The first tomatoes of this season are ripening in our gardens just as pest insects attack, diseases take their toll and nutritional deficiencies become obvious. Home gardeners love their tomatoes. Fortunately, most of the problems are easily solved, allowing worried gardeners to enjoy the crop.
Pest insects attack stressed plants. Our summer heat stresses tomatoes which are then prone to infestations of whiteflies and aphids. Curling leaves on tomatoes are a sign of whitefly and aphid damage. Sticky yellow traps will catch whiteflies; aphids can be washed off plants.
Use insecticidal soap to reduce heavy populations but avoid applying chemical pesticides which kill beneficial insects including green lacewings and small striped syrphid flies that feed on many pest insects, their eggs and their larvae.
Leaffooted bugs are a type of stinkbug and are fairly recent pests. They are large, up to one-inch long, with funny-looking leaf-shaped rear legs. Leaffooted bugs suck out the juices of ripe tomatoes leaving star-shaped yellow spots behind. Hand pick leaffooted bugs, wearing gloves and clean up weedy areas where they lay their eggs. The damaged fruit is still edible.
The UC Davis website, www.ipm.ucavis.edu, has good photos of leaffooted bugs to help with identification.
Tomato hornworms are big, green, scary-looking caterpillars that can defoliate a tomato plant overnight. Monitor your plants, looking for chewed leaves and black frass or hornworm droppings.
Handpick tomato hornworms at dusk when they are feeding or apply Bt or Bacillus thuringiensis which is a very effective control of all caterpillars. Bt is nontoxic to vertebrates; the fruit can be eaten immediately after spraying. Brand names include Safer’s Caterpillar Killer and Monterey’s Bt.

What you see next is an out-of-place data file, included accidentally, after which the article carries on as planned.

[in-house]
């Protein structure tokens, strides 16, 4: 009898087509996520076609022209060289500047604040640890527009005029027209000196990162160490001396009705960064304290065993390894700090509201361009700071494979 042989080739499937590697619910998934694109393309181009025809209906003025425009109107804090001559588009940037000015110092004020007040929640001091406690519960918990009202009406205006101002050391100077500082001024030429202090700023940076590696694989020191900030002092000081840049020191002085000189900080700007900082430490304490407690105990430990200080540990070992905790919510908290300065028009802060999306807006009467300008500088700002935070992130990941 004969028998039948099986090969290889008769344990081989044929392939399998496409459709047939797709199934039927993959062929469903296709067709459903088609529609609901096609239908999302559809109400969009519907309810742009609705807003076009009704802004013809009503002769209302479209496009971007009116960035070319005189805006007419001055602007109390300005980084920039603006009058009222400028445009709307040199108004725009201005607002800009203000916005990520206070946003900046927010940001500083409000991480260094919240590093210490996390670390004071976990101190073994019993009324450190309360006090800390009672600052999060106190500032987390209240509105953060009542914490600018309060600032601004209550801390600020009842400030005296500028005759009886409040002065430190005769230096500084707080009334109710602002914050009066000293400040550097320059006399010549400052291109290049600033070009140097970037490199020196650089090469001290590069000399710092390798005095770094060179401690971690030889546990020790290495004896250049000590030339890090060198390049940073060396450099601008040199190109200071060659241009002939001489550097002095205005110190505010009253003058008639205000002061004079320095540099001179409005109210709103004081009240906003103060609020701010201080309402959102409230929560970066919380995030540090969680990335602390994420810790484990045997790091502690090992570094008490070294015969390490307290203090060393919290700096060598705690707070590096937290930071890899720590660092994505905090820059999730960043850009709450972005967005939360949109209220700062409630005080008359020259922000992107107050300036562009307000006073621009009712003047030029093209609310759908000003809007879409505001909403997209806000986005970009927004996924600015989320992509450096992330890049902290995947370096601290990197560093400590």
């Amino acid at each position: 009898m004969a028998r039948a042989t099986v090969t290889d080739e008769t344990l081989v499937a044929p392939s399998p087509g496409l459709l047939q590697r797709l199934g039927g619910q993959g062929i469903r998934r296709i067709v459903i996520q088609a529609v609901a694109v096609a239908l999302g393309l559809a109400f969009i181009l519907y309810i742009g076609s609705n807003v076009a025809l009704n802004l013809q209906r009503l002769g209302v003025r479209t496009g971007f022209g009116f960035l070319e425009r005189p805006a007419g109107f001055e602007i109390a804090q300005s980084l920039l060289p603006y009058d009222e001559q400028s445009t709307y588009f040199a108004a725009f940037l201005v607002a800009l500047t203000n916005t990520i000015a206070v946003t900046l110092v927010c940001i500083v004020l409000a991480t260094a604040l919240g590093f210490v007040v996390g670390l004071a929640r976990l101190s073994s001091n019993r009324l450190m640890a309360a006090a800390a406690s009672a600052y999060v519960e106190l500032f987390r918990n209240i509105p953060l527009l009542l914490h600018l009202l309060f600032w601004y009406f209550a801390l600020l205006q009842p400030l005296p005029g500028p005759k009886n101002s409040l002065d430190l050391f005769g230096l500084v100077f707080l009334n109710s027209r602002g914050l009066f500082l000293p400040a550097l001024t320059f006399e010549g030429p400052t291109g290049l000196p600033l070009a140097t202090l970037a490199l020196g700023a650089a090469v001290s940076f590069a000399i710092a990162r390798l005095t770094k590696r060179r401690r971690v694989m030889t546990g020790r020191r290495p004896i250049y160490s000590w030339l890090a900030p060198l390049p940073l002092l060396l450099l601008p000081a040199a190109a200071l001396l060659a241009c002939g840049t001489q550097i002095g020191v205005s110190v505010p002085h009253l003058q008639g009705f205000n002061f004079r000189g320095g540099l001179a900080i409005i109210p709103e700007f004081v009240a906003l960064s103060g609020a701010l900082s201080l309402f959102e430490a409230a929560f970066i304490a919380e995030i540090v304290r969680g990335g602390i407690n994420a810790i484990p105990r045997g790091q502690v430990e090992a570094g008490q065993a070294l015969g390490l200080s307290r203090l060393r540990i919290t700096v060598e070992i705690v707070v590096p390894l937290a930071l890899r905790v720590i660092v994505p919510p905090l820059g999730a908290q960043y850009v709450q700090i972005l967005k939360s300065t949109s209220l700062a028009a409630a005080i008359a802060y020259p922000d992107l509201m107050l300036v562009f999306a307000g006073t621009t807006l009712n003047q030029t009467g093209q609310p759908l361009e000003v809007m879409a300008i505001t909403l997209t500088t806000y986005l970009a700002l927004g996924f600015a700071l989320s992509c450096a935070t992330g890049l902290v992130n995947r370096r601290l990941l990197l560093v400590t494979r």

Tomatoes need consistent fertilization and consistently moist soil. Reduce stress on tomato plants by deep watering when the top inch or two of soil is dry and by monthly feedings of a couple of tablespoons of a low number granular fertilizer which releases nutrients slowly over a longer period of time.
Blossom end rot in tomatoes causes the bottom of the fruit to turn grayish black. A lack of calcium (and inconsistent irrigation) lead to blossom end rot. Add bone meal when planting or fertilizing or use a fertilizer that contains extra calcium – at least 3 percent. The fruit is edible – just cut out the discolored areas.
Both fusarium and verticillium wilts are fatal fungal diseases which cause the lower leaves of tomatoe plants to turn brown and die. The leaf browning continues up the plant, often on only one side, and the plant eventually dies.
The wilts are caused by soil-born fungi that plug up the water and nutrient flow inside the stems. Diseased plants should be removed and put into the green waste bin; home compost piles seldom get hot enough to kill the fungal spores.
Before buying tomato seeds or transplants, check labels for the letters V and F which indicate that the plants are resistant to the wilts.
Rotate tomato crops within the planting bed yearly to avoid a buildup of disease pathogens in one area. Solarizing the soil in planting beds where wilts were evident will kill the fungal spores.
Send Elinor Teague plant questions at email@example.com or firstname.lastname@example.org (“plants” in the subject line).